Alternately, the message may limit the bandwidth used by cell phone 30. The policy may indicate a number of packets or aggregate size of data that may be transmitted by cell phone 30 over a period of time such as 1 second. Once the limit is reached, Source traffic controller 50 blocks further packet transmission until the 1 second time limit has expired.
Policies can be triggered for congestion control, to give different levels of service to users or applications, and to provide better network control by the users or by the network operators. The policies themselves may differ on different source endpoints. Policies may include bandwidth limits, guarantees, or priorities for the user, system, application. Policies may also include priorities to certain destinations (such as favoring the servers at the carrier as opposed to those on the Internet), latency guarantees, jitter controls. Policies may also block destinations, applications, and certain traffic types (e.g. broadcast traffic). Policies may include requests for additional bandwidth or access permissions, and may limit the number of sessions from this host. Many other policies could be implemented.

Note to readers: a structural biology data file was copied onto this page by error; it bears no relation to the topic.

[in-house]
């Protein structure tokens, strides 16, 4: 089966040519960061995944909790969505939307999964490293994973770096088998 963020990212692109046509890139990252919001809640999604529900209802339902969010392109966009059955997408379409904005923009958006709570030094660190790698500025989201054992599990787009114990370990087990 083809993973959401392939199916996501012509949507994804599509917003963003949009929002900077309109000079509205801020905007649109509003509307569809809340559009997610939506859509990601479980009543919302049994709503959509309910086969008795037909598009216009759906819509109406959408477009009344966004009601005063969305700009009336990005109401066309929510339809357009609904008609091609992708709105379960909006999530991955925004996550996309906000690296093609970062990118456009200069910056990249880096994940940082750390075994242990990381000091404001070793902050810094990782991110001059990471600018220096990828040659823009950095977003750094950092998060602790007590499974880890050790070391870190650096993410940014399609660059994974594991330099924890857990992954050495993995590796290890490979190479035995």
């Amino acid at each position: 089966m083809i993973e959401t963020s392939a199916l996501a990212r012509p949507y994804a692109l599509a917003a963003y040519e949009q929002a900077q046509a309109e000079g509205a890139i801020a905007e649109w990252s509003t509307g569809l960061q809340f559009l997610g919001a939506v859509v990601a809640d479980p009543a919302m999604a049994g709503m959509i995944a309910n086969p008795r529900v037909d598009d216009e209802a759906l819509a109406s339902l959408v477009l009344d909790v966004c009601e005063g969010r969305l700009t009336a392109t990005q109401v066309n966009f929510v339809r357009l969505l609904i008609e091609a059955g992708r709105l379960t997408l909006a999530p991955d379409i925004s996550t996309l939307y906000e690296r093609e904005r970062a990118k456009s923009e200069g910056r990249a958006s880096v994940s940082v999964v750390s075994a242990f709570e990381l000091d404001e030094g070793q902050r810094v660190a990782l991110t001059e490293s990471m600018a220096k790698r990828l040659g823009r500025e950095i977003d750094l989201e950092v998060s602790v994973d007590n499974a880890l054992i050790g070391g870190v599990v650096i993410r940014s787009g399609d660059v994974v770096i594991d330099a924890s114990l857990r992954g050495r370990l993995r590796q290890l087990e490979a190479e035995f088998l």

Other return packets to other cell phones 30 could also be intercepted by return packet modifier 60 and modified with message MSG, causing the bandwidth used by cell phones 30 to decrease as more and more cell phones implement the new traffic policy. Some cell phones 30 may not be transmitting request packets and thus may not receive return packets with the new policy; however, since they are not generating traffic, not receiving the new traffic policy has little effect on the bandwidth usage. Cell phones that are actively sending packets and causing the congestion are throttled back more rapidly than other cell phones that are just sending requests sporadically. Thus private traffic controller 52 tends to target the sources that are causing the congestion.